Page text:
With the USG elections only one day away, Undergraduate Student Government President Rini Sampath and Vice President Jordan Fowler reflect on their time in their respective roles and the legacy they hope to leave, marked by increasing campus inclusivity and college affordability.
Last February, Sampath and Fowler made history as the first all-female presidential ticket to be elected at USC.
“Whenever people ask me, like, what was the best moment? When you found out you won? And I always say no, it was actually the moment before … I looked around the room and it was just filled with people we love and people who care, people who will stand out on Trousdale during days when it was blistering hot; they were willing to stay up with us, anything, you name it,” Sampath said.
The nostalgic Sampath and Fowler recall the day they won their positions in USG.
“It just made me realize the power of unconditional love and friendship during those weeks,” recalled Sampath said about her former campaigning days.
As they reflect on the group effort required to win the election, the support and dedication provided by fellow classmates marked that day for them. Just as they sought to increase student involvement within their original campaign initiatives, they have continued to advocate on issues such as expanded student inclusion.
Sampath and Fowler have made use of the year, delivering on the promise initially made while campaigning: real results. While incorporating their plans to enhance equity, diversity and inclusion into each project, they have gauged student responses to guide their approach.
“Last semester was a really pivotal time in student activism and student advocacy given everything that was going on at college campuses across our nation,” Sampath said. “We played our part as the student government and the student community by hosting forums for students where they could speak out about their own experiences with bias and prejudices on our campus.”
These forums gave students a space to openly address topics needing explicit discussion, such as inclusion. Using the voices of students as a driving force, Sampath and Fowler have led an effort this past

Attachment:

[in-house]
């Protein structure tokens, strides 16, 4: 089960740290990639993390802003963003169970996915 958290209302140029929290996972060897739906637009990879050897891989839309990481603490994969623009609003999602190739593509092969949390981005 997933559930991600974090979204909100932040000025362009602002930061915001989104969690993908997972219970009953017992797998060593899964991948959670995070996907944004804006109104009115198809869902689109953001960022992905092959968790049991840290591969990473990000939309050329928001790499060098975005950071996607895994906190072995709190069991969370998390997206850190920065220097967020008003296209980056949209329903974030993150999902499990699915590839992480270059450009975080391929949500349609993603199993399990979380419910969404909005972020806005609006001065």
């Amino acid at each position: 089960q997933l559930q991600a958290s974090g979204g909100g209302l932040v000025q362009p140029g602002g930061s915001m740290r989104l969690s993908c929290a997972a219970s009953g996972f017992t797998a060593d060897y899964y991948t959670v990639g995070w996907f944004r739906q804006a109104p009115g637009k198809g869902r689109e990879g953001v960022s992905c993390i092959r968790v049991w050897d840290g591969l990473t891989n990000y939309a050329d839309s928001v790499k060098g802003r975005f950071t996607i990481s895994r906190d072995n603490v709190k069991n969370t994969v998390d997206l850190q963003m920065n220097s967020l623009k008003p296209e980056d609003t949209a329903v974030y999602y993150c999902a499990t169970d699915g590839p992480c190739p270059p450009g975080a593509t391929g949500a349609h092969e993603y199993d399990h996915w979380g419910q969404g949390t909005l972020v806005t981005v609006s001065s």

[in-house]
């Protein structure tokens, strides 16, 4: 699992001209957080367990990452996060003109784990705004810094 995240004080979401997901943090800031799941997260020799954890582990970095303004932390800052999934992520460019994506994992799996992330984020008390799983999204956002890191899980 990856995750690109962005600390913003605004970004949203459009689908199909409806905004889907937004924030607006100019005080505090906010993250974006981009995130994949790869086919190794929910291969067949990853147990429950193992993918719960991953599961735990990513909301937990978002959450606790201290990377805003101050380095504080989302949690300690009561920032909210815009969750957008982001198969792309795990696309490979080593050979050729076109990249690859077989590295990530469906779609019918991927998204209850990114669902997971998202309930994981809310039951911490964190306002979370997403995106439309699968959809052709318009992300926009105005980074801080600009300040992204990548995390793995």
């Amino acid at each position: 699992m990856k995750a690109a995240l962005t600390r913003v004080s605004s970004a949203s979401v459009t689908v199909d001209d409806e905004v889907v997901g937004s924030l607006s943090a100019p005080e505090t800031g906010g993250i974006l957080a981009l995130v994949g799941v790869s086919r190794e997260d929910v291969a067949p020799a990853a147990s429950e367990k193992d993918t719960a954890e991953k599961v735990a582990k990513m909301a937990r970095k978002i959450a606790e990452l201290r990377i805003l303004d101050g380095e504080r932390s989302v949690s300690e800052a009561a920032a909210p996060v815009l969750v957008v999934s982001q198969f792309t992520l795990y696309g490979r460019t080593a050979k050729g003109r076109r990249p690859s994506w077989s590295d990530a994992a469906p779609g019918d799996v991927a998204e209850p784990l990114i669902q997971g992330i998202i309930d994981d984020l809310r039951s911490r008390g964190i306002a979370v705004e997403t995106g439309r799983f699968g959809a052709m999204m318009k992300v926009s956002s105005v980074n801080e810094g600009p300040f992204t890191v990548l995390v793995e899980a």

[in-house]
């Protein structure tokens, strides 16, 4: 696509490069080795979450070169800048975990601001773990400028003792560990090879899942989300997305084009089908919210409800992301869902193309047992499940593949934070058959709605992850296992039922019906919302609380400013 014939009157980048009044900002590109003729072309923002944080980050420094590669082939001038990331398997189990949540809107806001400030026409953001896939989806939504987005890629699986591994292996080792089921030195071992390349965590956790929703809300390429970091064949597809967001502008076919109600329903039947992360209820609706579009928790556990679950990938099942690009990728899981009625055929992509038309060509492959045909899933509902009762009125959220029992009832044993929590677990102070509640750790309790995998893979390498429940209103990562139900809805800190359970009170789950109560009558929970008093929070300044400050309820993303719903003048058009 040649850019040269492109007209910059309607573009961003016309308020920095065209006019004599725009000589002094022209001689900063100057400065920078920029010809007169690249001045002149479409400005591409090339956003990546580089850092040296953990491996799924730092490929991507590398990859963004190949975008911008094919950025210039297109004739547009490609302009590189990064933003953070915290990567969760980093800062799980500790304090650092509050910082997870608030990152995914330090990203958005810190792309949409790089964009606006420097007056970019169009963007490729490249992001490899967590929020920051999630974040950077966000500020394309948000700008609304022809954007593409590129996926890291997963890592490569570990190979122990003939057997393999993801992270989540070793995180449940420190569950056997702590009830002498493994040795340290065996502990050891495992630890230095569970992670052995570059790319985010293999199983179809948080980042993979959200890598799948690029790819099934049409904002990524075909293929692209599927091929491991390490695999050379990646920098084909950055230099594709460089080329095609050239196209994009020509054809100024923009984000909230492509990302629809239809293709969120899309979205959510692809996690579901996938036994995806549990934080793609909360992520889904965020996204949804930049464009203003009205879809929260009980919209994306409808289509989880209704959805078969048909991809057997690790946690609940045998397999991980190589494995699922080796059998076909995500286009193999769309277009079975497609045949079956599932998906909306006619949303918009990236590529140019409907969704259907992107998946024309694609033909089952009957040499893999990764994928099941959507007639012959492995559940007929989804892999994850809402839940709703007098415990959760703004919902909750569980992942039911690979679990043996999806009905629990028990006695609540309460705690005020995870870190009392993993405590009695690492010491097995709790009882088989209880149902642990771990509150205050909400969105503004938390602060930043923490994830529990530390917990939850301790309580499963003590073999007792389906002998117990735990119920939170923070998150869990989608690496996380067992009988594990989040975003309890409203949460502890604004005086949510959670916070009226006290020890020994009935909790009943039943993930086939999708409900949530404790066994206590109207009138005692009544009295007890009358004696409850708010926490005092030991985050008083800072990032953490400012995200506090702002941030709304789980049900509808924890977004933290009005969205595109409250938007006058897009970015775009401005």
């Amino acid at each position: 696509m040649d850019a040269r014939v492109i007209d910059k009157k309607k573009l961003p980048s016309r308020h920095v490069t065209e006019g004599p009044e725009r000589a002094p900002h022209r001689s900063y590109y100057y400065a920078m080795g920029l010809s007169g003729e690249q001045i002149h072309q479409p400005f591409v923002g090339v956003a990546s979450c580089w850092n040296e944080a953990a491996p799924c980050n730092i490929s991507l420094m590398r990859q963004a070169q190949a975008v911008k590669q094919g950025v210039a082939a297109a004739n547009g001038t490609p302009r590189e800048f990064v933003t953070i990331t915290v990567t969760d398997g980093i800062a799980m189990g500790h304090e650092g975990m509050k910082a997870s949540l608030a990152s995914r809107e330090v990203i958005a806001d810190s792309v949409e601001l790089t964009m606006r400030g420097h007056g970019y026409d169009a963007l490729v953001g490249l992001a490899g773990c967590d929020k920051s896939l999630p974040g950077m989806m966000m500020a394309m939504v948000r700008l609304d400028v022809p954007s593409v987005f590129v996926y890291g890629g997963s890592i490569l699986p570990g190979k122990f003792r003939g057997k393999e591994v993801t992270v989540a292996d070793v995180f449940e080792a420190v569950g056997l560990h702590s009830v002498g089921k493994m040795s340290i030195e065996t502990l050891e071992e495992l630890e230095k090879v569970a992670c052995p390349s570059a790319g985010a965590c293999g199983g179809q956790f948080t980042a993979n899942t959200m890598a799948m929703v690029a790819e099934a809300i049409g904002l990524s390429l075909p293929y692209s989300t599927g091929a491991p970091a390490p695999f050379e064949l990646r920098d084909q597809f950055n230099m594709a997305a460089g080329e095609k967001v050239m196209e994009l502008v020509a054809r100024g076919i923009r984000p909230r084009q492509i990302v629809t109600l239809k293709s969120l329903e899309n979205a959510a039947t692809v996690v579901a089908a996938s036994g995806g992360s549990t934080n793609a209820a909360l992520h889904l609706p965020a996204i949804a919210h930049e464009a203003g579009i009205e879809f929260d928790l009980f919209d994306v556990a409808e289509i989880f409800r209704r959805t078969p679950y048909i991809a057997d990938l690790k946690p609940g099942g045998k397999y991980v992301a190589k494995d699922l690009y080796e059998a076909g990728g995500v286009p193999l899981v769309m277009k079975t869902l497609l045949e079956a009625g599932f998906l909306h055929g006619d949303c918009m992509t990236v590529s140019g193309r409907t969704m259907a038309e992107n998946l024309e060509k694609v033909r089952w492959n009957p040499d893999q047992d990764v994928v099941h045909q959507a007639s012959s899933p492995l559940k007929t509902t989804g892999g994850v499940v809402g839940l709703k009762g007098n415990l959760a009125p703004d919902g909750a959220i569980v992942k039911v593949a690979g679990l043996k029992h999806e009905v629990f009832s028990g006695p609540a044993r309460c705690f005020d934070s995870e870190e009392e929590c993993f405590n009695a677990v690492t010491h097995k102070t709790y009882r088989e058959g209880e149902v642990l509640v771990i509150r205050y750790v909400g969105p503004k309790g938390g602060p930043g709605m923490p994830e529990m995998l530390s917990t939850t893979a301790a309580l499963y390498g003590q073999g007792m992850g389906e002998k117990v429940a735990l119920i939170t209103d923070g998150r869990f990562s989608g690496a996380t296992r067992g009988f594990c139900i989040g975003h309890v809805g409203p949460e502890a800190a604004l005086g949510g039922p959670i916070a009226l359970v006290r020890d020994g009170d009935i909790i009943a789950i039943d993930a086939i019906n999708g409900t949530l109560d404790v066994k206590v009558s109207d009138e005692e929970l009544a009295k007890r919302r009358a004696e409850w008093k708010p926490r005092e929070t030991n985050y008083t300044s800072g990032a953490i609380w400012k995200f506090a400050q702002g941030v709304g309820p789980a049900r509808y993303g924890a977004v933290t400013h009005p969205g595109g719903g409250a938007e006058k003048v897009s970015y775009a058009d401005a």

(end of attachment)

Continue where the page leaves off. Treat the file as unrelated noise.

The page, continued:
improved awareness for underrepresented students on campus.
Sampath and Fowler spearheaded the Campus Climate Resolution that the USG Senate presented in November asking for a $100 million fund to support underrepresented students and tenured faculty positions for underrepresented minorities. As Fowler indicates, understanding diversity requires a new approach to how students are educated.
“Diversity doesn’t necessarily need to be seen in the ways that we think … it’s so important that diversity, equity and inclusion are included in all parts of our advocacy efforts” Fowler said.
Their vision for the remainder of their term involves more communication with students. In November, USG presented the college affordability and transparency resolution, employing student feedback to account the needs of the everyday Trojan. The survey, which received 1,903 student responses, includes a number of lengthy responses from students depicting extreme financial challenges.
“It was really touching, and some of it was heartbreaking too, hearing from students that they are skipping meals and starting a GoFundMe to afford tuition here, especially given the increase that occurs every single year,” Sampath said.
As the USG campaign season begins, Fowler believes she and Sampath are leaving USG in capable hands.
Fowler said she was impressed by both USG presidential tickets’ dedication.
“I think when it comes down to it, I have really had the chance to work with Edwin [Saucedo] and Austin [Dunn],” Fowler said when asked which presidential ticket she supported. “Since my first days on this campus, Austin has been my delegate, so I have been a huge supporter of him since the very beginning. I really do believe in him, and I see them being greater leaders for this school.”
Although Sampath has not publicly endorsed any candidates, she did highlight that this is the first year USG has allowed for USC leaders to be able to publicly endorse a candidate.
With a 120-person cabinet, the Sampath-Fowler administration called for a tuition freeze — an action not implemented by the administration — lobbied to increase awareness for mental health and sexual assault prevention, supported new sustainability practices alongside Provost Michael Quick and funded student trips such as for the a cappella group the SoCal VoCals who sang at the White House to President Barack Obama and First Lady Michelle Obama in January.
Despite their term coming to an end, Sampath and Fowler express optimism more than anything else. For them, work continues as usual.
On Feb. 24, they are introducing a resolution calling for a fall break to the Faculty Senate, bringing in health professionals to aid their discussion.